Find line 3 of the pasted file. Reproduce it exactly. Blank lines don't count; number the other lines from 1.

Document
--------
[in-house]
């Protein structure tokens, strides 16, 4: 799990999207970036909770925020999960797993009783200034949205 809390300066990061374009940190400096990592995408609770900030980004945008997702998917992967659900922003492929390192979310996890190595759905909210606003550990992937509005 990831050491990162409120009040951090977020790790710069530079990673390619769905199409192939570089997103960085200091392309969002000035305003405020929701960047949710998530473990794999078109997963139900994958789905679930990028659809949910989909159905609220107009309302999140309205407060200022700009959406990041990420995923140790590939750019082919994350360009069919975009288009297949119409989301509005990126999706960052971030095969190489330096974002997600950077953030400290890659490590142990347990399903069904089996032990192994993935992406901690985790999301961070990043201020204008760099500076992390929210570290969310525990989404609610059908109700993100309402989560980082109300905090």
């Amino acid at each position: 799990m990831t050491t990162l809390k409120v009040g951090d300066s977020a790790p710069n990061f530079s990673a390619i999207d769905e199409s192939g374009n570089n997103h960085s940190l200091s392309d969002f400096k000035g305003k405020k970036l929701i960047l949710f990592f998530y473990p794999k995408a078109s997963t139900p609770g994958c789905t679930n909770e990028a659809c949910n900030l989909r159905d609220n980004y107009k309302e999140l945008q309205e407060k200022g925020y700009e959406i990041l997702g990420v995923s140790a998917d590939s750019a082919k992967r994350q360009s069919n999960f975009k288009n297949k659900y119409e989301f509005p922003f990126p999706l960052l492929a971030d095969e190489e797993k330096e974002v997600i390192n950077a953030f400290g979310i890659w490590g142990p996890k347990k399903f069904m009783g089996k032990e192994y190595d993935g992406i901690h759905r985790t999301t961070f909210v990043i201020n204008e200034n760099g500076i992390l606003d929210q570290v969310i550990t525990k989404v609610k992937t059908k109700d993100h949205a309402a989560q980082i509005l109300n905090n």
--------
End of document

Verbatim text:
């Amino acid at each position: 799990m990831t050491t990162l809390k409120v009040g951090d300066s977020a790790p710069n990061f530079s990673a390619i999207d769905e199409s192939g374009n570089n997103h960085s940190l200091s392309d969002f400096k000035g305003k405020k970036l929701i960047l949710f990592f998530y473990p794999k995408a078109s997963t139900p609770g994958c789905t679930n909770e990028a659809c949910n900030l989909r159905d609220n980004y107009k309302e999140l945008q309205e407060k200022g925020y700009e959406i990041l997702g990420v995923s140790a998917d590939s750019a082919k992967r994350q360009s069919n999960f975009k288009n297949k659900y119409e989301f509005p922003f990126p999706l960052l492929a971030d095969e190489e797993k330096e974002v997600i390192n950077a953030f400290g979310i890659w490590g142990p996890k347990k399903f069904m009783g089996k032990e192994y190595d993935g992406i901690h759905r985790t999301t961070f909210v990043i201020n204008e200034n760099g500076i992390l606003d929210q570290v969310i550990t525990k989404v609610k992937t059908k109700d993100h949205a309402a989560q980082i509005l109300n905090n």